And Pope Clement IV, 1265-8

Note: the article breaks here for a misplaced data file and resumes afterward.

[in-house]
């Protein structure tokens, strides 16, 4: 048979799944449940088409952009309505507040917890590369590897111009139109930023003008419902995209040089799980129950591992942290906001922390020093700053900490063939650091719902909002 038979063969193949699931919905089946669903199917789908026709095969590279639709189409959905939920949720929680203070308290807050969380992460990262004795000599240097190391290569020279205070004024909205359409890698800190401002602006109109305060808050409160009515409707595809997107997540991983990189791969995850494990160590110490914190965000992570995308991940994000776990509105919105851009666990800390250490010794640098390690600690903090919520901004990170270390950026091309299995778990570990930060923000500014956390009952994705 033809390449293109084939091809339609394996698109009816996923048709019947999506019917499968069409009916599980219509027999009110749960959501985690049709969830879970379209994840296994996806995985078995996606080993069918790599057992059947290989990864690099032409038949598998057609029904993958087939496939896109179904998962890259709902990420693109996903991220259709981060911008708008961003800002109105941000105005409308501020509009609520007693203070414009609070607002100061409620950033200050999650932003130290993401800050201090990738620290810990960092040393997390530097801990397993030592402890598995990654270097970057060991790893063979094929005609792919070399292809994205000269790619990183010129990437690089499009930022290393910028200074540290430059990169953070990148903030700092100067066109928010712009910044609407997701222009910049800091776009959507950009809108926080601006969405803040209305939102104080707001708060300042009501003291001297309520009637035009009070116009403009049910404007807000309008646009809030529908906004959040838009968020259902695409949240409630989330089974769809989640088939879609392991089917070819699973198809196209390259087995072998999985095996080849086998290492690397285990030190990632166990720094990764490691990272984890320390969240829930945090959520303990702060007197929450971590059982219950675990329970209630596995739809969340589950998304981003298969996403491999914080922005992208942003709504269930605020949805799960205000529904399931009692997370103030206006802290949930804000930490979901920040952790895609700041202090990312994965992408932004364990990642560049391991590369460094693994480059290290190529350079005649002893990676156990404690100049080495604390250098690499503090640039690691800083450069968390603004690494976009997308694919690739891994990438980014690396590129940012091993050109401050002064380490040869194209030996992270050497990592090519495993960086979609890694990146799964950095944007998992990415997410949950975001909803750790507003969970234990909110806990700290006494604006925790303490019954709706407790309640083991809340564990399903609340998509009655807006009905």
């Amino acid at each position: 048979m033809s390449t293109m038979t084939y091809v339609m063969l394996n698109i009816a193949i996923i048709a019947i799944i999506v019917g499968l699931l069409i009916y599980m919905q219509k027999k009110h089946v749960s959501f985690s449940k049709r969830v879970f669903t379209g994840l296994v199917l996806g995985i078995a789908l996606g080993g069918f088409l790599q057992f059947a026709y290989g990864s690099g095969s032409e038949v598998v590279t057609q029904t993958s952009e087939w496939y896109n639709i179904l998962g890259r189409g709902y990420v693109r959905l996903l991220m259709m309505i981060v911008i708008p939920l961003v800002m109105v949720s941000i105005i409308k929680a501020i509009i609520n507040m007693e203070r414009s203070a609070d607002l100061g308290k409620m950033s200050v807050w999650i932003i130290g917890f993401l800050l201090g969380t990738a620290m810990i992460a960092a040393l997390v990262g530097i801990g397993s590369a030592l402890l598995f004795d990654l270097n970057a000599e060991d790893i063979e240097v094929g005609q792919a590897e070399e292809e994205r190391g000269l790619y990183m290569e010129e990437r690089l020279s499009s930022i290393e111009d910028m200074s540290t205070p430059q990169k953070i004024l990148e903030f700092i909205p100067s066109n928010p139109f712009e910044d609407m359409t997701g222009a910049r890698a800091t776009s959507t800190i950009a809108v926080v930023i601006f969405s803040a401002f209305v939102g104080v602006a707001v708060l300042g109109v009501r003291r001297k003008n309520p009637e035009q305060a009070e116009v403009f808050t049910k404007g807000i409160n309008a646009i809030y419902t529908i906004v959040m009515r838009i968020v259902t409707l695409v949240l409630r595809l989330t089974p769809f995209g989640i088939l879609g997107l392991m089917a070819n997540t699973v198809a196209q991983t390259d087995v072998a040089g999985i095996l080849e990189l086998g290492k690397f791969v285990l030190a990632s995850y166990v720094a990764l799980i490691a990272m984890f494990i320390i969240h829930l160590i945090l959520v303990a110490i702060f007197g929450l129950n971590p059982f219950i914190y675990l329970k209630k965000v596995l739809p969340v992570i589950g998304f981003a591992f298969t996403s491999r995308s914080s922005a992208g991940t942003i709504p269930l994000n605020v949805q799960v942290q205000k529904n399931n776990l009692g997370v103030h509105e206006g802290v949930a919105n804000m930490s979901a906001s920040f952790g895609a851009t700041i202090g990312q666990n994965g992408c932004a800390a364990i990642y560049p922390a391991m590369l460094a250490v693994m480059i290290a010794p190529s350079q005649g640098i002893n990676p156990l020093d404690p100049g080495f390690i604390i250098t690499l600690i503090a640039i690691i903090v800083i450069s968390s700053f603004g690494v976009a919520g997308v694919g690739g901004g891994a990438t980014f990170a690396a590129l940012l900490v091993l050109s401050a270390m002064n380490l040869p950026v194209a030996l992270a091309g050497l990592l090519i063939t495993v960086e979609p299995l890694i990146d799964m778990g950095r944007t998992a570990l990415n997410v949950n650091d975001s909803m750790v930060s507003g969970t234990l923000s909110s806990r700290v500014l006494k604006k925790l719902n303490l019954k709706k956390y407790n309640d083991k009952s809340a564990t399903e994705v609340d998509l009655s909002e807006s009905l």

By the mid-1260s, he was undertaking a search for patrons who could secure permission and funding for his return to Oxford. (13) In order to bypass the Order’s decree he contacted (7,8) his fellow8 (8!!) Cardinal Guy (7,12) le Gros de Foulques (7) [OR] Foulquois, (12) bishop of Narbonne and cardinal of Sabina. (13) He had become a Cardinal (7,12) in 1261, (12) after a career as a lawyer and military man. (12) Bacon was acquainted with Guy, (12,13) because he had been the papal legate [OR] in the service of the Capetian kings of France (14) negotiating between England’s royal and baronial factions. (13) Guy became Pope as Clement IV (7,12) in 12659. (7) [OR] 1264. (12) In 126610, Roger sent him a letter (9,14) suggesting certain proposals covering the natural world, mathematics, languages, perspective, and astrology (14) [OR] improvements in the scientific curricula and installing laboratory experimentation in the educational system. (9) Bacon argued that a more accurate experimental knowledge of nature would be of great value in confirming the Christian faith, and he felt that his proposals would be of great importance for the welfare of the church and of the universities. (14) He made the bold claim that the entire educational system needed to be rebuilt, and that the foundations for this revitalization could be found in his work. (9) He gave to the pope a proposal for a universal encyclopaedia of knowledge and asked for a team of collaborators to be coordinated by a body in the Church to build the encyclopaedia. (9) He was asking Guy to bless his intention to write a comprehensive ‘encyclopaedia of current knowledge’. (12) Guy was unaccustomed to receiving proposals such as Bacon’s and misunderstood his request. (9,12) Bacon had had in mind a vast encyclopaedia of all the known sciences, requiring many collaborators, the organization and administration of which would be coordinated by a papal institute (14) whereas in fact, he had no money to research, let alone copy, such a work and attempts to secure financing from his family were thwarted by the Second Barons’ War. (13) In 1263 or 1264, a message garbled by Bacon’s messenger, Raymond of Laon, (13) led Guy to believe that Bacon had already completed a summary of the sciences (9,13) when the truth was that it was merely projected. (14) However, in 1265, Guy was summoned to a conclave at Perugia that elected him Pope Clement IV. (13) William Benecor, who had previously been the courier between Henry III and the pope, now carried the correspondence between Bacon and Clement. (13) In the confusion (9) Guy demanded that Bacon send the documents (7,9) containing his written works on philosophy, science and religion (12) and his view on the possibility of philosophy in theology (7) ‘as quickly as possible and in a fair hand’. (12) Clement’s reply of 22nd June 1266 commissioned “writings and remedies for current conditions”, instructing Bacon not to violate any standing “prohibitions” of his order, (13) but to reveal all of his beliefs and philosophies (9) in utmost secrecy (9,13) The Pope’s request provoked a flurry of activity on Bacon’s part, (9,12) because he revered the pope and could not disobey: (9) the command stimulated Bacon’s most famous writings. (12) While faculties of the time were largely limited to addressing disputes on the known texts of Aristotle, Clement’s patronage permitted Bacon to engage in a wide-ranging consideration of the state of knowledge in his era. (13) In 1266, (2) [OR] 1267 (11) at the request (2,3) [OR] command (8,14) of Pope Clement IV, (2,3) and sponsored by him, (6) to keep in touch with him concerning the spot of logic inside philosophy, (8) he quickly composed a three-volume encyclopaedia on the sciences (9) in Medieval Latin (11) [OR] collecting many of his observations, (2) briefly (4,14) “in a remarkably short time” (14) wrote on them (4,14) [OR] composed referenced works of around a million words in about a year. (13) He had to do this secretly and notwithstanding any command of his superiors to the contrary; and even when the irregularity of his conduct attracted their attention and the terrible weapons of spiritual coercion were brought to bear upon him, he was deterred from explaining his position by the papal command of secrecy. (14) He sent (3,7) the Opus majus (“Great Work”), the Opus minus (“Lesser Work”), and the Opus tertium (“Third Work”) (14) to the Pope. (3,7) Under the circumstances, his achievement was truly astounding. (14)